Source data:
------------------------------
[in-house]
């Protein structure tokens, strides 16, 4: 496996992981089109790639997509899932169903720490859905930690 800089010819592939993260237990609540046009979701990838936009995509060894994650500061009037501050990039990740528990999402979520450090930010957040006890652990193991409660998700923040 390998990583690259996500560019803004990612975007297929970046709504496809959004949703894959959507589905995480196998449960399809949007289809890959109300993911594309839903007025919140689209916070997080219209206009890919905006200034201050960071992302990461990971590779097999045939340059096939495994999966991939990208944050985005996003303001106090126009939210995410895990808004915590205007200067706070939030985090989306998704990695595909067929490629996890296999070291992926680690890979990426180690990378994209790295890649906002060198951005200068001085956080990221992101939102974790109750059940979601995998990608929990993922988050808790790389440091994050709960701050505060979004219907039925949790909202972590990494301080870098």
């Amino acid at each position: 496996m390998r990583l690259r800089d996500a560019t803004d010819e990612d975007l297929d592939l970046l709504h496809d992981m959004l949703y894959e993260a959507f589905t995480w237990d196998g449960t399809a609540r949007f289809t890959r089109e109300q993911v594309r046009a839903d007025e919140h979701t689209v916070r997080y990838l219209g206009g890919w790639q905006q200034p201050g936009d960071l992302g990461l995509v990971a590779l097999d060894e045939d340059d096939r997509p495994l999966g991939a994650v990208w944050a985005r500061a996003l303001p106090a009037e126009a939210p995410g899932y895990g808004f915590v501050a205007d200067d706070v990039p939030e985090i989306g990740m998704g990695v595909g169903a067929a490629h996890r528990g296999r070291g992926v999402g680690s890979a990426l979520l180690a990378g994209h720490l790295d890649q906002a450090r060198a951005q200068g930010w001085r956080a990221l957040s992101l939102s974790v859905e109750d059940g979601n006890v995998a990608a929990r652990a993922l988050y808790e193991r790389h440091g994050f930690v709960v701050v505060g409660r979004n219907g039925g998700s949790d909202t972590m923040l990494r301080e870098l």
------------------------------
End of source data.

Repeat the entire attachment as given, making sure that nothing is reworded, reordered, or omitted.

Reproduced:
[in-house]
């Protein structure tokens, strides 16, 4: 496996992981089109790639997509899932169903720490859905930690 800089010819592939993260237990609540046009979701990838936009995509060894994650500061009037501050990039990740528990999402979520450090930010957040006890652990193991409660998700923040 390998990583690259996500560019803004990612975007297929970046709504496809959004949703894959959507589905995480196998449960399809949007289809890959109300993911594309839903007025919140689209916070997080219209206009890919905006200034201050960071992302990461990971590779097999045939340059096939495994999966991939990208944050985005996003303001106090126009939210995410895990808004915590205007200067706070939030985090989306998704990695595909067929490629996890296999070291992926680690890979990426180690990378994209790295890649906002060198951005200068001085956080990221992101939102974790109750059940979601995998990608929990993922988050808790790389440091994050709960701050505060979004219907039925949790909202972590990494301080870098």
């Amino acid at each position: 496996m390998r990583l690259r800089d996500a560019t803004d010819e990612d975007l297929d592939l970046l709504h496809d992981m959004l949703y894959e993260a959507f589905t995480w237990d196998g449960t399809a609540r949007f289809t890959r089109e109300q993911v594309r046009a839903d007025e919140h979701t689209v916070r997080y990838l219209g206009g890919w790639q905006q200034p201050g936009d960071l992302g990461l995509v990971a590779l097999d060894e045939d340059d096939r997509p495994l999966g991939a994650v990208w944050a985005r500061a996003l303001p106090a009037e126009a939210p995410g899932y895990g808004f915590v501050a205007d200067d706070v990039p939030e985090i989306g990740m998704g990695v595909g169903a067929a490629h996890r528990g296999r070291g992926v999402g680690s890979a990426l979520l180690a990378g994209h720490l790295d890649q906002a450090r060198a951005q200068g930010w001085r956080a990221l957040s992101l939102s974790v859905e109750d059940g979601n006890v995998a990608a929990r652990a993922l988050y808790e193991r790389h440091g994050f930690v709960v701050v505060g409660r979004n219907g039925g998700s949790d909202t972590m923040l990494r301080e870098l």